This review article discusses the perceived CVD risks of sibutramine and focuses on cardiovascular outcomes in overweight/obese patients with or without type 2 diabetes.
SIBUTRAMINE AND CARDIOVASCULAR RISK FACTORS
Sympathetic nervous system
The effects of sibutramine on the autonomic nervous system are complex as the drug might have opposing effects on peripheral and central sympathetic activity (25). A reduction in central sympathetic activity with sibutramine treatment may counteract the peripheral sympathomimetic effect of the drug. This may explain why sibutramine has variable effects on blood pressure and heart rate. Because of the complex effects of sibutramine on the sympathetic nervous system (25), it is difficult to conclude what might be the final impact of sibutramine on CVD outcome.
Weight loss is recommended in all major guidelines for antihypertensive therapy (5,6). However, the relation between sibutramine and blood pressure has been considered a therapeutic dilemma. Indeed, because of its mode of action, sibutramine treatment may somewhat dampen the classically observed reduction in arterial blood pressure resulting from weight loss as shown in several meta-analyses (29–31). Most studies showed no or only minimal changes in systolic blood pressure, but a modest increase of diastolic blood pressure. Hypertension, if adequately treated and frequently monitored, is not an absolute contraindication for the prescription of sibutramine (32). Sibutramine treatment is unlikely to elicit a critical increase in blood pressure even in hypertensive patients, although an effect on CVD outcome may not be totally excluded in some more susceptible individuals. In patients who experience a clinically significant and sustained increase in blood pressure, the drug should probably be discontinued.
Increased heart rate was another side effect of sibutramine that was observed in many studies. The reported effect of sibutramine, 10–20 mg/day, on heart rate was rather modest with a mean increase of 3–4 bpm (17). In the general population, elevated heart rate was associated with increased cardiovascular risk, but it is not clear whether the sibutramine-induced increase in heart rate was also harmful.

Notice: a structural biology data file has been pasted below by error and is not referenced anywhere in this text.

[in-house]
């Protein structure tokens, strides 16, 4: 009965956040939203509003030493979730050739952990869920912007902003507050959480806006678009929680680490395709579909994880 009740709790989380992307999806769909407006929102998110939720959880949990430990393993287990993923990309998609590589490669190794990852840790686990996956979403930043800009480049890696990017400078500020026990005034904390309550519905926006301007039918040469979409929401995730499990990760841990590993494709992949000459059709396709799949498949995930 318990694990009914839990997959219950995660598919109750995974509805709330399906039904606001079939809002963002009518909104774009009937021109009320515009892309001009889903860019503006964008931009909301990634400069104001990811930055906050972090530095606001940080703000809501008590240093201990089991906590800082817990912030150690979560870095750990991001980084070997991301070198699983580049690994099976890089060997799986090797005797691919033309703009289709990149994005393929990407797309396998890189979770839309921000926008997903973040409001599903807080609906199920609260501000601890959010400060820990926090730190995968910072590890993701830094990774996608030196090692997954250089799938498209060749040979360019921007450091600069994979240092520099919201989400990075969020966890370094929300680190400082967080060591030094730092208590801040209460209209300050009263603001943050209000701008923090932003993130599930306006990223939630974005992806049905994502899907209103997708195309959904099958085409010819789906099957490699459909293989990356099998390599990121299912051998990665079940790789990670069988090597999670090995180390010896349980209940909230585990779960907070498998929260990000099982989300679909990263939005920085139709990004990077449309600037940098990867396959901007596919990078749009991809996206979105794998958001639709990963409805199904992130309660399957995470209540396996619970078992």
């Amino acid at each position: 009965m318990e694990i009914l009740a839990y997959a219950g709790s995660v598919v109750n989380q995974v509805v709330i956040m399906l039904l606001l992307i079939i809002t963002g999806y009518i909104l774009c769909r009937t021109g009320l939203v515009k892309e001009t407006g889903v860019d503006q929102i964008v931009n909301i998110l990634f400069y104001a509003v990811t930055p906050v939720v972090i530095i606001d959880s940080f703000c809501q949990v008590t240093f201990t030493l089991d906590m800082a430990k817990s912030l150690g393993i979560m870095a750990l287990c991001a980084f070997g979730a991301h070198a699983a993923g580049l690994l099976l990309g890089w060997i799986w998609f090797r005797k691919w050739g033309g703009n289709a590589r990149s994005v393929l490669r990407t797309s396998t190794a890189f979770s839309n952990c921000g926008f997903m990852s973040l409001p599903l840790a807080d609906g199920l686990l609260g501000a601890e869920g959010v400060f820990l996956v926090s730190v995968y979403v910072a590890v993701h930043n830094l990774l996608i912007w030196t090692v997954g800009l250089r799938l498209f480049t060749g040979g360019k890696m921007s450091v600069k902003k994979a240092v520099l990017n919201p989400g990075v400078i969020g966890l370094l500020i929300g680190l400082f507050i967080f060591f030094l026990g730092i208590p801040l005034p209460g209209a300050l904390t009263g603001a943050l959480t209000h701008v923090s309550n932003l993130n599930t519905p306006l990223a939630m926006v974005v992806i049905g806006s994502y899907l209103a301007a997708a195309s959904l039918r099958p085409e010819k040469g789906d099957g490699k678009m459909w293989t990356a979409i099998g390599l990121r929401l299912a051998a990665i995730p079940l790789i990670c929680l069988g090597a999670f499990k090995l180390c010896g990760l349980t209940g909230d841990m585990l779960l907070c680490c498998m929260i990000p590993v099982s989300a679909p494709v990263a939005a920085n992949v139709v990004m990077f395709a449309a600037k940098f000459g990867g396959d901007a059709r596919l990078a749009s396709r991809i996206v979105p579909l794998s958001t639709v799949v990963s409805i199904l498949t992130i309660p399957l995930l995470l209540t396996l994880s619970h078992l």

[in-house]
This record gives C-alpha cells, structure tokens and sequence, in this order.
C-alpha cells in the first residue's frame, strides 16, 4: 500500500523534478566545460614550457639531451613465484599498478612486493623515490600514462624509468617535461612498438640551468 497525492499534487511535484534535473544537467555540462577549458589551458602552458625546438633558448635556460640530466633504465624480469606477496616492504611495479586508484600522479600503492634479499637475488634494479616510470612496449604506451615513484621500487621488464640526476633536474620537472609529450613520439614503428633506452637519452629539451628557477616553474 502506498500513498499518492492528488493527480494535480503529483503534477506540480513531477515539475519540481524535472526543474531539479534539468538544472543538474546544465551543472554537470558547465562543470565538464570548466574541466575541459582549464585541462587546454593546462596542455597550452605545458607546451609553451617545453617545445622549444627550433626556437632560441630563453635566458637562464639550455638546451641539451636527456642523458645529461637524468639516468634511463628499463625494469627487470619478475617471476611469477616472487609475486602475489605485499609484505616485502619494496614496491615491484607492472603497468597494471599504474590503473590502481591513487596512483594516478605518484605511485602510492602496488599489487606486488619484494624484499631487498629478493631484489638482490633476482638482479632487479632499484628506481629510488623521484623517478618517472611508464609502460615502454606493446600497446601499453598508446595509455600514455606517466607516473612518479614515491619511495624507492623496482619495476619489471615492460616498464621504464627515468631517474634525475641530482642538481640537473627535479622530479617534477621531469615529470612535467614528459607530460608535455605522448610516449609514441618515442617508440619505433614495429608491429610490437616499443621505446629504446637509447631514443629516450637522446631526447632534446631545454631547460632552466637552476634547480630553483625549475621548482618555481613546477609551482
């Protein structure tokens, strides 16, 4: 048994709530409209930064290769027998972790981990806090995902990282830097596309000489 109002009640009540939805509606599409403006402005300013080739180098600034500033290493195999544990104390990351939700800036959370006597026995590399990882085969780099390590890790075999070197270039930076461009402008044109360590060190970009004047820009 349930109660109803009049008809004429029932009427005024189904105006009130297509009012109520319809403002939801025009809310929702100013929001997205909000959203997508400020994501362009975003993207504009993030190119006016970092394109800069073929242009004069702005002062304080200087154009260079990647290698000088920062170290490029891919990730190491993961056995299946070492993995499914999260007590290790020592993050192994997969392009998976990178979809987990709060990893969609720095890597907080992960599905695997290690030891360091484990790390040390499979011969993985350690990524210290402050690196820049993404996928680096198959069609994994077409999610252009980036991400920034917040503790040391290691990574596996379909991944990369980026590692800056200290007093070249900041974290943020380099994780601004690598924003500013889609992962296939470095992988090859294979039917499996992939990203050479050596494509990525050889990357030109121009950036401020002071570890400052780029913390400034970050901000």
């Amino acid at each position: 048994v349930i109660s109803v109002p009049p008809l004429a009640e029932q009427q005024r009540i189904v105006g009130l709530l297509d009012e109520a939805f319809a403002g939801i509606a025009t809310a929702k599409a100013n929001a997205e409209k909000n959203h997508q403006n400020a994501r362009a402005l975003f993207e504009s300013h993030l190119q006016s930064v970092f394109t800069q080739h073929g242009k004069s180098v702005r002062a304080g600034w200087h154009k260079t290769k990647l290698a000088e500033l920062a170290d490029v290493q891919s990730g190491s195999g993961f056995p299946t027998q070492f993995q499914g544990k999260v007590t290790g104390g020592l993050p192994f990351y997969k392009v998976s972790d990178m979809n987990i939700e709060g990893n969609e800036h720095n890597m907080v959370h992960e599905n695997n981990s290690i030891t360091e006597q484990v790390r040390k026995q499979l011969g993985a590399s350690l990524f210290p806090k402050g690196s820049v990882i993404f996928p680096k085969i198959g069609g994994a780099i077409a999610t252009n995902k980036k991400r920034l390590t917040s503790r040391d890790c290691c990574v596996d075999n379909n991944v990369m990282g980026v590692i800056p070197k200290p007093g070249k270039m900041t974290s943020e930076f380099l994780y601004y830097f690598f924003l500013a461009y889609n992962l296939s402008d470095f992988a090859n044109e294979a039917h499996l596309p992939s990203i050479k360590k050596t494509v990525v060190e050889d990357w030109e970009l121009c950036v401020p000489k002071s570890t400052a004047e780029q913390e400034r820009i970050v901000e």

SIBUTRAMINE AND CASE REPORTS OF CVD ADVERSE EVENTS
Soon after its launch, sibutramine was associated with several adverse effects that led to a debate that still endures today. In March 2002, sibutramine was temporarily withdrawn from the Italian market on the basis of 47 adverse event reports (primarily tachycardia, hypertension, and arrhythmias) and two deaths from CVD causes in that country (33).The EMEA began a comprehensive risk-benefit assessment of the drug, including in the U.K., where 215 reports of 411 adverse reactions (including 95 serious reactions and two deaths) were reported, and in France, where 99 adverse events were reported (including 10 serious adverse events but no deaths). Between February 1998 and September 2001, FDA received reports of 397 adverse events, including 143 cardiac arrhythmias and 29 deaths (19 because of cardiovascular causes). Nineteen of the deaths in the U.S. were from cardiovascular causes; 10 involved people under 50 years of age, and 3 involved women under 30 years of age. In Canada, reports of 28 adverse events (no deaths) in patients using sibutramine were received between December 2000 and February 2002 (34). Since that time, sibutramine was contraindicated in patients with established coronary heart disease, previous stroke, heart failure, or cardiac arrhythmias (2).
Recent observations of QT prolongation and arrhythmias
A case series suggested that sibutramine may be associated with QT prolongation and related dysrhythmias. Further studies are required, but sibutramine should be avoided in patients with long QT syndrome and in patients taking other medicines that may prolong the QT interval (35). Another article (36) reported on a probable association between sibutramine and QT interval prolongation leading to ventricular fibrillation and cardiac arrest in a 51-year-old woman with obesity but no other relevant past medical history or cardiac risk factors. Therefore sibutramine should be avoided by patients with high susceptibility for cardiac arrhythmia. Furthermore, clinicians prescribing sibutramine should monitor their patients for electrocardiogram abnormalities and be cautious in coprescribing drugs known to prolong the QT interval (e.g., certain antipsychotics, antidepressants, and antiarrhythmic agents).
Recent observations of acute myocardial infarction